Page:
Last week may have seen the first significant news of the football off-season, but it certainly wasn’t the last. Following the retirement of the legendary Sir Alex Ferguson, and David Moyes’ arrival at Old Trafford as his successor, there has been plenty more big news in the past seven days.
Category: Swansea City
In case any of you were too busy watching the relegation battles on Tuesday night, you may have missed the news that, after three straight years of play-off heartache, Cardiff City were promoted to the Premier League after a 50-year absence from the top flight.
The achievement has been heralded as a landmark moment in the history of Welsh football. Ten percent of next year’s Premier League teams will be Welsh… but is there really much that Welsh footballers stand to gain?
When Capital One took on the sponsorship of the League Cup, as it is traditionally known, it may perhaps have been dreaming of a showpiece final pitting Manchester United against rivals and Premier League champions Manchester City.
As a worst-case scenario, the banking firm would surely have expected two teams of a similar calibre to Everton and Liverpool to be contesting the final at Wembley Stadium in front of 90,000 supporters.
Not in a million years would Capital One have ever anticipated that its brand name and image would be projected around the world on the basis of 90 minutes of football played between Bradford City, of League Two, and top flight outfit Swansea City.
Deadline day once again produced its usual mix of excitement, hyperbole and confusion yesterday, with a standard assortment of a couple of ‘blockbuster’ moves and many, many loan deals done between Premier League teams and lower-league clubs.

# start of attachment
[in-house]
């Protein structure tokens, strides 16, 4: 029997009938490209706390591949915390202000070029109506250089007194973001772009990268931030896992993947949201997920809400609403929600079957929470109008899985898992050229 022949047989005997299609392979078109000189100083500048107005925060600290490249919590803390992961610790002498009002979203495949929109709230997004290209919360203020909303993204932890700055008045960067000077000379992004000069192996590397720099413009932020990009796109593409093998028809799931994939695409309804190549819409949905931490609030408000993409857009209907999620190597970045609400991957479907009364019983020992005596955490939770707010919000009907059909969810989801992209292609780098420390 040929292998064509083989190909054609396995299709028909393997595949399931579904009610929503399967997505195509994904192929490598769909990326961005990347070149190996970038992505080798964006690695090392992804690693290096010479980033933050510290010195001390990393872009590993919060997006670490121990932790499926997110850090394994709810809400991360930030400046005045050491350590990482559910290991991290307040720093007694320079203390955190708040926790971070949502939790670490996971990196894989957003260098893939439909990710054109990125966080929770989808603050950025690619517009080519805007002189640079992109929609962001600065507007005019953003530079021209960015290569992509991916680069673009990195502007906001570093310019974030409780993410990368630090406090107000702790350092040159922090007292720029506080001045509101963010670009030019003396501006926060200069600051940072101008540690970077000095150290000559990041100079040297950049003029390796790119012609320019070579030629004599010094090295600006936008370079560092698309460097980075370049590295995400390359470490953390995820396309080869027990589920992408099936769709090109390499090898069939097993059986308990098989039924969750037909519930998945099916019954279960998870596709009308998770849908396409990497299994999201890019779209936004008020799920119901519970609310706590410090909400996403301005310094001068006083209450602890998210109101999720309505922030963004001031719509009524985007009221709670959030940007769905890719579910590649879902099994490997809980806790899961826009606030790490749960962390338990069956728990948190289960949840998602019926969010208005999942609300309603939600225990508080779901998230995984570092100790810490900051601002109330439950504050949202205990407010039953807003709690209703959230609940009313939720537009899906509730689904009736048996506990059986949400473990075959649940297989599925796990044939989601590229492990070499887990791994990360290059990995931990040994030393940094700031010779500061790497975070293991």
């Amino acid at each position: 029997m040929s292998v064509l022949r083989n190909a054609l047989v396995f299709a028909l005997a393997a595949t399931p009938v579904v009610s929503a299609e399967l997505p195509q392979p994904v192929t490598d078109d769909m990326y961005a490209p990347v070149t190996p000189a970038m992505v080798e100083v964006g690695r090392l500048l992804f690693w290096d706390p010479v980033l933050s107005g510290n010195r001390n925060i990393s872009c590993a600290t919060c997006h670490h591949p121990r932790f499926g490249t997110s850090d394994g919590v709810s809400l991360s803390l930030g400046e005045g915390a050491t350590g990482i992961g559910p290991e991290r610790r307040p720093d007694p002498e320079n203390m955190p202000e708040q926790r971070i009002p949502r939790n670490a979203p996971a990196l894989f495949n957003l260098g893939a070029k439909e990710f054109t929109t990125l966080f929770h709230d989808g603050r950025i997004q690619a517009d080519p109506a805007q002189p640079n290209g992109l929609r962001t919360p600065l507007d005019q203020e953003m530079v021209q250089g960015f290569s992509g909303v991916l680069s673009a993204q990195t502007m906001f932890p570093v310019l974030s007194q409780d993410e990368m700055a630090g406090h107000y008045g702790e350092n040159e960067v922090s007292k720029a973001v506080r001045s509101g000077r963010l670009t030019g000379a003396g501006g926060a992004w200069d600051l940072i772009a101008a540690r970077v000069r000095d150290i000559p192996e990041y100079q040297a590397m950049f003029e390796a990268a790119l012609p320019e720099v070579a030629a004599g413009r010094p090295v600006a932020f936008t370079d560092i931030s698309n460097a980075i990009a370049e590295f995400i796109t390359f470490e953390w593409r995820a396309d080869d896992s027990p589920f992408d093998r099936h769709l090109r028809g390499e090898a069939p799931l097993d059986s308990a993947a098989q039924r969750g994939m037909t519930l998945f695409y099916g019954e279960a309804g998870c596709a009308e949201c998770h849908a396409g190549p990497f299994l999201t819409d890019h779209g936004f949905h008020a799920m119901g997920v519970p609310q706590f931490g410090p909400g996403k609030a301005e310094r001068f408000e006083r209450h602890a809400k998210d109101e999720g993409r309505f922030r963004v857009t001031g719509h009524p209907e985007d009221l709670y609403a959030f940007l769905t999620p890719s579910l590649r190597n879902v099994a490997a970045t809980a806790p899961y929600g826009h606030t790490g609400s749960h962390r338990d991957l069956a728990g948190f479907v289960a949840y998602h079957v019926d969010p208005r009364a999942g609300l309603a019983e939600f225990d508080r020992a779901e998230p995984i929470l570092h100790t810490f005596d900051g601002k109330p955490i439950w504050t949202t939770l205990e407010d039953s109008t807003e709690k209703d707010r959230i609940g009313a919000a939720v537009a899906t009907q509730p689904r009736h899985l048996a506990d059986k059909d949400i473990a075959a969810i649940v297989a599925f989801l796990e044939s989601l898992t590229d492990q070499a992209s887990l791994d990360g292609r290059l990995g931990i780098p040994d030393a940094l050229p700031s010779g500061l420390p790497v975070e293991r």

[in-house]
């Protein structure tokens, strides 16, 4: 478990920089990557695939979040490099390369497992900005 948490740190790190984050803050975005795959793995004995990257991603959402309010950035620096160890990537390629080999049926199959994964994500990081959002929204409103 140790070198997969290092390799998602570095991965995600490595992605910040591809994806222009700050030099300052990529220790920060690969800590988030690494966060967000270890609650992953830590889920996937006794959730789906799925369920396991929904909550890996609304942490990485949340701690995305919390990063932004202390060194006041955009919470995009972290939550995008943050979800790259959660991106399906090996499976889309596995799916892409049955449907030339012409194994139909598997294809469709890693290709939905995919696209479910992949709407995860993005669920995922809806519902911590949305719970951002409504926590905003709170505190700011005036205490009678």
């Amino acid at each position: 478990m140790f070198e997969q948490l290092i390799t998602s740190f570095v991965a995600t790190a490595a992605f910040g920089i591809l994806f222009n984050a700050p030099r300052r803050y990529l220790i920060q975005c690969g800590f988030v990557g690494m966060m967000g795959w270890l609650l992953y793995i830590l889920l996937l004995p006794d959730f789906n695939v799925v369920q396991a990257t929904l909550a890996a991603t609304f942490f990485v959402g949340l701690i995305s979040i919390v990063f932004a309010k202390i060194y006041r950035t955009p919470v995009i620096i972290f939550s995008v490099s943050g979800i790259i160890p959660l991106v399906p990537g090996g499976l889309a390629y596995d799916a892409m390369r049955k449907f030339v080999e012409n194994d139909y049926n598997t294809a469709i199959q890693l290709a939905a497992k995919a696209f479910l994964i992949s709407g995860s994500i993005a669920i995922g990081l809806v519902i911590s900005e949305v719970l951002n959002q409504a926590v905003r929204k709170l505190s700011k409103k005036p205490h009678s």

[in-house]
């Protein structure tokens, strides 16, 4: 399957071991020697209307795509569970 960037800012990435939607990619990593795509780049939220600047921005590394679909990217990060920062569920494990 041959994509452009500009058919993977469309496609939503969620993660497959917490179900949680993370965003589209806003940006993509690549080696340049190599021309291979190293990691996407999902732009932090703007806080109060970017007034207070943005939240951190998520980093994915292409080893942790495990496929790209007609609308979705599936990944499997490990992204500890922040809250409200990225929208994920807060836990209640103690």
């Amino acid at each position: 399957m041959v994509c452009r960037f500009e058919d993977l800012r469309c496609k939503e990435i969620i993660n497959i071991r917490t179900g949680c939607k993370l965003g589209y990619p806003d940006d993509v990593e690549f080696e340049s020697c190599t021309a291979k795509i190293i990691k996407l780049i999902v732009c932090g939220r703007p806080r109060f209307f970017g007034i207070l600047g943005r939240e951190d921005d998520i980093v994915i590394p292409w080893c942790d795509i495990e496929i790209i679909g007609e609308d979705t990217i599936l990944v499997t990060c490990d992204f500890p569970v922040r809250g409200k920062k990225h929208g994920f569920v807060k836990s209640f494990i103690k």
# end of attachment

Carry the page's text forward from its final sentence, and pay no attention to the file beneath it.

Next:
As is our duty, though, we’ve dredged through the rumours, the hopes and the hogwash to bring you the ten most intriguing deals of yesterday’s shopping frenzy…
With one Premier League match played, and football having returned from its slightly shorter than usual summer break, if the season were to abruptly end before tomorrow’s action begins, Fulham would have narrowly lost out on their first ever Premier League title to neighbours Chelsea, while Norwich City and Queens Park Rangers would be heading back to the Championship having failed to find the net in the top flight.
Although, while Cottagers supporters struggle to contain their nosebleeds and Swansea City fans organise an open top bus parade for legendary manager Michael Laudrup, we must remember that there are 37 games remaining (for most sides), and plenty of time for the table to take on a more predictable appearance. However, although it is impossible to assess a side’s ability and probable fortune this early on, it is worth taking a look at what is likely to transpire over the next nine months.
Brendan Rodgers yesterday signed a three-year contract to become the new manager of Liverpool Football Club. Replacing folk hero Kenny Dalglish, the 39-year-old has performed excellently to bring Swansea City into the Premier League and lead them to survival in their first year back in the top flight.
The Merseyside club have had to pay around £4-5m in compensation to the Swans for the Northern Irish boss, who guided his former club to a 1-0 victory over Liverpool on the final day of the season.
Well, the inevitable happened again. Chelsea fired a manager. Big deal.
Andre Villas-Boas has looked ready for the chop since Christmas. The youngest manager in the Premier League, in his third season as a manager, sitting in the hottest seat in world football? Working for the most trigger-happy owner in top-class sport with a record of three wins in 12 games? Fighting a losing battle in seemingly trying coerce a group of veteran superstars into his new-age training and tactical methods? It could never last.
And yet, after casting aside numerous more successful managers without a second blink, that trigger-happy owner didn’t want to fire this one.